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Retirement is the end goal for everyone from their first day in the work world. It is a step towards, what many think, is a freedom that is not available when younger. Often, this means that employers who have a retirement plan, like a 401k, for their employees, are highly sought after. But this also means that many people place all of their hopes and plans on their employer.

This used to be the case for pensions (when those were a thing), but since inflation has occurred and pensions have all but become extinct, most people look to their employer/retirement plans for the future. Do you think that you have enough to cover your retirement from 66 until your death? It’s a gruesome, but very important question.

If you have just enough in your retirement to pay for the basics for the rest of your life, you won’t have enough money for emergencies, healthcare, birthdays, or traveling, or events. Most people with a 401k will end up needing to return to work, at least part-time, to make up for those unforeseen situations that their monthly stipend will not cover.

Types of Retirement


As with most things in life, you should get a feel for what type of retirement you want to have. Based on which one is right for you, there will be a large amount of difference in planning. For example, there is (1) traditional retirement. In this, you will (ideally) never return to work—this requires saving as much as possible for as long as possible.

There is also the case of (2) semi-retirement, where your hours are reduced, but you are still actively working a few days a week or a month. This would require less saving than the traditional retirement, but you are not as free as with traditional retirement. Then, there are (3) temporary retirements, which are normally between a few months to a year long, and at the end the retiree would return to work. This requires a return to work, since a good amount of the ‘retirement’ would be spent during this hiatus.

As stated before, there is a lot that goes into financial planning for your retirement. If you think, even for a moment, that you do not have enough money to cover everything that could happen during your retirement—it is time to speak to a financial advisor, and it is time to look at your financial options to see how you can save (or gain!) more money in your golden years.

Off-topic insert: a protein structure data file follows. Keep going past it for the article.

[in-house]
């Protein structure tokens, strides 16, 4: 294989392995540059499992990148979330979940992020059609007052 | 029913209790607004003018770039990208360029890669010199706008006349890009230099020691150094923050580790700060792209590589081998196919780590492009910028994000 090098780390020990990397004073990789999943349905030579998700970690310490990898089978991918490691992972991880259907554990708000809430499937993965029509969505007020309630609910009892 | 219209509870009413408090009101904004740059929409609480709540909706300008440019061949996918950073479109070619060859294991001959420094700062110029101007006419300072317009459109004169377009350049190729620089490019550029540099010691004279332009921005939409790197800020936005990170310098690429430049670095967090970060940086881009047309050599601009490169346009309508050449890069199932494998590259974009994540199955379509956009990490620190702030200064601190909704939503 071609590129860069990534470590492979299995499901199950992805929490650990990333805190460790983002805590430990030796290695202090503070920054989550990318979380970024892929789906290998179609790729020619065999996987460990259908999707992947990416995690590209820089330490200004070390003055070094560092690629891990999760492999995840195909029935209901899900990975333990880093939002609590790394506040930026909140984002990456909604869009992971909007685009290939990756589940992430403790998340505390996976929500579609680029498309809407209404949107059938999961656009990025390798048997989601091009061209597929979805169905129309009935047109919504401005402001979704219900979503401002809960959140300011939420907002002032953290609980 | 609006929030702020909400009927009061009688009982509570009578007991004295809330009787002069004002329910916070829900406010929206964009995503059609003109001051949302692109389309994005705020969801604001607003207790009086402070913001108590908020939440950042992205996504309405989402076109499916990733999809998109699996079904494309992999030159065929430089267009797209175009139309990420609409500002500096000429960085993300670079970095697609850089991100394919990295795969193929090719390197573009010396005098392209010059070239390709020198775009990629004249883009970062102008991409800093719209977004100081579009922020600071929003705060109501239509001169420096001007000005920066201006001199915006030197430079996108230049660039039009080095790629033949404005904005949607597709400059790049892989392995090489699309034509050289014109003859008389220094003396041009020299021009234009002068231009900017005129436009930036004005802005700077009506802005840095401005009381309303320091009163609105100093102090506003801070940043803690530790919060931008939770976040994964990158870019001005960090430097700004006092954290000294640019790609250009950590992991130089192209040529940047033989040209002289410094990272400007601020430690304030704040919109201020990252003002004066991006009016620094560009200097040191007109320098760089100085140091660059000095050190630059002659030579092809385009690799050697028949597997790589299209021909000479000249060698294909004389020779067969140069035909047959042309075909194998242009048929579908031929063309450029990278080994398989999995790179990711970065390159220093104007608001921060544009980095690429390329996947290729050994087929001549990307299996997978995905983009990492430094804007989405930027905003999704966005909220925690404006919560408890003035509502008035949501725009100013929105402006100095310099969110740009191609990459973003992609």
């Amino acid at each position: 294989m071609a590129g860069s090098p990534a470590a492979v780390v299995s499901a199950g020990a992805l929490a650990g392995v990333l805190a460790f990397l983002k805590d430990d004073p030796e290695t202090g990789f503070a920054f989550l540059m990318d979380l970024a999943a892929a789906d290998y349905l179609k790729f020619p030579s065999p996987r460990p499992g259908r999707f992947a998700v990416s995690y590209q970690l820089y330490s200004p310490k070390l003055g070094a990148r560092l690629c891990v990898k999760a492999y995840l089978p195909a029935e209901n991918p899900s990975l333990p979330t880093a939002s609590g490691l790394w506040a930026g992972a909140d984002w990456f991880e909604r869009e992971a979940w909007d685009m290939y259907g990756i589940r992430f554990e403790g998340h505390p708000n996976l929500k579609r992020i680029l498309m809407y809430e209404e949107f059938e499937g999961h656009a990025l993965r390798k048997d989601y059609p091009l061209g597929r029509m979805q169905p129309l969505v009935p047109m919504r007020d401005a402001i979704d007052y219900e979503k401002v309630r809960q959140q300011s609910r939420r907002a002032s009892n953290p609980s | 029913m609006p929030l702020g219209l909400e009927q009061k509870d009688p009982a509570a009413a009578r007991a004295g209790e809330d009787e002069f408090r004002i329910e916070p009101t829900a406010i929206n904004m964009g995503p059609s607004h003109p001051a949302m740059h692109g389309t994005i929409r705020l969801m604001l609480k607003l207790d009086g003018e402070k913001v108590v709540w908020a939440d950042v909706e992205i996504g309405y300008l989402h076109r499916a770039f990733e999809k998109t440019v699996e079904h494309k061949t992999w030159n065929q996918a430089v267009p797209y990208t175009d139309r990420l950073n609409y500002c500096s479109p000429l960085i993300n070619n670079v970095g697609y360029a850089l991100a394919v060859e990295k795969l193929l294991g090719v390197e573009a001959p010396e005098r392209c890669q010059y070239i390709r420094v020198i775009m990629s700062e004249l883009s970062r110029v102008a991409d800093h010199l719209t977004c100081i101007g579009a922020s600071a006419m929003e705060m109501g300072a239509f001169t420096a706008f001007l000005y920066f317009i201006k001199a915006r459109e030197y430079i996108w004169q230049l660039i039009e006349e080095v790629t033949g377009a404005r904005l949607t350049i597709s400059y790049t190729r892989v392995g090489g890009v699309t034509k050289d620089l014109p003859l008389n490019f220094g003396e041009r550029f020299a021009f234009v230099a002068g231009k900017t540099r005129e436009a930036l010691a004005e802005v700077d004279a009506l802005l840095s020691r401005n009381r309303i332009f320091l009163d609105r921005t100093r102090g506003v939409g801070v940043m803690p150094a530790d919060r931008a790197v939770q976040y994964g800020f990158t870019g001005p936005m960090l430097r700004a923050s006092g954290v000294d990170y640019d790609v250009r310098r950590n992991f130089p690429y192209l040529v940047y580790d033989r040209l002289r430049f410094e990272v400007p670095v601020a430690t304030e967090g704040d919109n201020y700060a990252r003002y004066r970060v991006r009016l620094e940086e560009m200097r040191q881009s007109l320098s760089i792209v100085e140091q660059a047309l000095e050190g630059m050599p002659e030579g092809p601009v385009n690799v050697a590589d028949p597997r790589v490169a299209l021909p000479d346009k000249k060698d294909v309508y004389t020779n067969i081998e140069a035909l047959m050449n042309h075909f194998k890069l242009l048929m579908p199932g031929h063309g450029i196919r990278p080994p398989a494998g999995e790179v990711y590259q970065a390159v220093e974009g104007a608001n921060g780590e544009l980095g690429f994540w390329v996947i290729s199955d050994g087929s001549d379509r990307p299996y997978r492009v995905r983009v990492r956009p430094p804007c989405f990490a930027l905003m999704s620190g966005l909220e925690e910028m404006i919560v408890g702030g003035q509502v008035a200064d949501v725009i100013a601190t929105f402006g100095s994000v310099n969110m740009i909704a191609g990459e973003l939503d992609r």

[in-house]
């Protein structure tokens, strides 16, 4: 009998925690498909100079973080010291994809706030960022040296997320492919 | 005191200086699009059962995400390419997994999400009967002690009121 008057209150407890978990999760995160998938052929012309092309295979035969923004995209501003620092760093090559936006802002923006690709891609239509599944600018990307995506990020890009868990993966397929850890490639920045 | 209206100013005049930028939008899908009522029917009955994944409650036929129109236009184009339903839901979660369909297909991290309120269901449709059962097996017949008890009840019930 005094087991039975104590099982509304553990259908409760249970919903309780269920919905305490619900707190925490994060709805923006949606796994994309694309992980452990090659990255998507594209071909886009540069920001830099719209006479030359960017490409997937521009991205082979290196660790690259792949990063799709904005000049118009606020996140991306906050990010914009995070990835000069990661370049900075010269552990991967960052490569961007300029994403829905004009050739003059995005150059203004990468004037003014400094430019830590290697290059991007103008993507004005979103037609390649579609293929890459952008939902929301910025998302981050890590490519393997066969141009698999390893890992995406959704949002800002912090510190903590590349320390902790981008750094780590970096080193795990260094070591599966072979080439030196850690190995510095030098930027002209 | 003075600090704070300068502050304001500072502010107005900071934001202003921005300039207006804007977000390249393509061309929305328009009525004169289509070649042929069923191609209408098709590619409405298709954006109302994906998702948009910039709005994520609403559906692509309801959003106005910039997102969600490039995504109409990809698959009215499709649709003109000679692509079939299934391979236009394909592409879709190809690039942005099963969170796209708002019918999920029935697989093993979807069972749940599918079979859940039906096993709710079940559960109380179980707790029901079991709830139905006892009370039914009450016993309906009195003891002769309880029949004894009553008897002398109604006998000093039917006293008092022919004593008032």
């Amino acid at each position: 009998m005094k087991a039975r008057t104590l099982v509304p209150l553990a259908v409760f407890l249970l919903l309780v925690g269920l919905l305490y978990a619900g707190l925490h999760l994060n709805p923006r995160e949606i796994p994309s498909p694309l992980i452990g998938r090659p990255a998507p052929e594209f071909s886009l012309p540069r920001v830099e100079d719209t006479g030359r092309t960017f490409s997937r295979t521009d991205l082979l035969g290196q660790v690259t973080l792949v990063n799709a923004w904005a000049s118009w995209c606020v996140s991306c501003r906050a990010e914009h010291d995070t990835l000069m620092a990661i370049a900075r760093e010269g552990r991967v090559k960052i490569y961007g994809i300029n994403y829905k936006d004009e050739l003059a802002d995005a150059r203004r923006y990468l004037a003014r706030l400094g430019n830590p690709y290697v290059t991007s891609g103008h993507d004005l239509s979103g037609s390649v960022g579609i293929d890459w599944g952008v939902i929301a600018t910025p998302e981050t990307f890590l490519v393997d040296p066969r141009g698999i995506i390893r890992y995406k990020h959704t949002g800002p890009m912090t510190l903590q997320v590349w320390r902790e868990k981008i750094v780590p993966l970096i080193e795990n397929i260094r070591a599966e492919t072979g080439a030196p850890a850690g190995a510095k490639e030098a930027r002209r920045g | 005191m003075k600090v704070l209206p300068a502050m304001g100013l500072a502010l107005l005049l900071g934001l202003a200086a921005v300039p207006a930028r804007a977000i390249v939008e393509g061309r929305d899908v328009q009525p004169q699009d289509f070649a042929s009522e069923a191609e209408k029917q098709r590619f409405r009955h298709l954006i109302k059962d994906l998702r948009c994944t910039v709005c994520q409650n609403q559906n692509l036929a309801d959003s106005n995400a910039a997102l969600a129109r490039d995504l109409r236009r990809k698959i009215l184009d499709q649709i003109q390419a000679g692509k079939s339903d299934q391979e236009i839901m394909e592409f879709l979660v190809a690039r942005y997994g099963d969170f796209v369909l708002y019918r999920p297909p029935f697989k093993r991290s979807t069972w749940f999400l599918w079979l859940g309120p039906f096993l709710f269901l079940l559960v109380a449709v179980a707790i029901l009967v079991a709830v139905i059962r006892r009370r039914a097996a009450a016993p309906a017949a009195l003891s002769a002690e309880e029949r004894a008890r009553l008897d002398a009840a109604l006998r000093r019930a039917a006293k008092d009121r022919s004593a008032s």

Financial Options for Saving Money


Ideally, as you step into your retirement, you will have become a professional at saving money. But just because you’ve stepped away from working doesn’t mean that the saving stops. Instead, it should be more prevalent than ever, unless you’ve amassed a large amount. One of your best options for saving money comes from doing things like downsizing or prioritizing. If you bought a multi-room home for your young family, and all of the kids have grown and moved out, it could be the best time to start downsizing everything.

Selling your family-home or your second car, could mean that you are saving money because you aren’t spending that money on things for the five-bedroom house, or the second car that you no longer use. Furthermore, you can save more money by placing your finances in the hands of a professional who can guide and direct your spending monthly, such as paying down your mortgage early.

If you’re comfortable with it, you can rent out spare bedrooms in your home with platforms like Airbnb. You can also hire volunteers to help you around the house with cleaning, gardening, and shopping tasks in exchange for room and board using platforms like Workaway. This saves you from having to hire other people to complete these tasks for you or assist you as you take care of them.

Financial Options for Gaining Money


If something does happen that is unforeseen, or you are spending more money than you thought (as that commonly happens), there are ways to get money even as a retiree not wanting to return to work. We all know that things like yard sales are normal solutions for getting some quick money—but yard sales will only net you money if you are a good negotiator, and if you have items in good condition.

Instead of going to these small time options, consider thinking bigger. One of the best ways you can gain money during your retirement is by looking at options for using your home’s equity. Reverse mortgages look specifically at your home’s equity, as well as your eligibility, to give you a lump sum of money—a percentage of your home’s equity. Now this money (depending on the type of reverse mortgage) can be used for anything. Medical bills, presents, travel, all of it can be financed via your reverse mortgage.

And what makes this offer better, is that you don’t have to pay back the loan until you sell the house, leave the house permanently, or die (in which case the bank or your family may take the property). If you’d like to get an estimate for how much money you could get from a reverse mortgage, here’s a calculator to help you get started:

While a reverse mortgage might be ideal for seniors who have the majority equity stake in their home, there are other ways you can leverage your equity, too. For example, alternatively, you can opt for a home equity line of credit. In this situation, you can receive a loan by using the equity you already have in your property as collateral.

There are many options you can choose from, and it’s important to realize that you’re not alone in this situation. Many retired individuals struggle with finances and have a difficult time deciding how they’ll manage their bills. It is essential that you pick the one that is best for you. That way, you know what to expect and how to change your budget to meet your financial needs.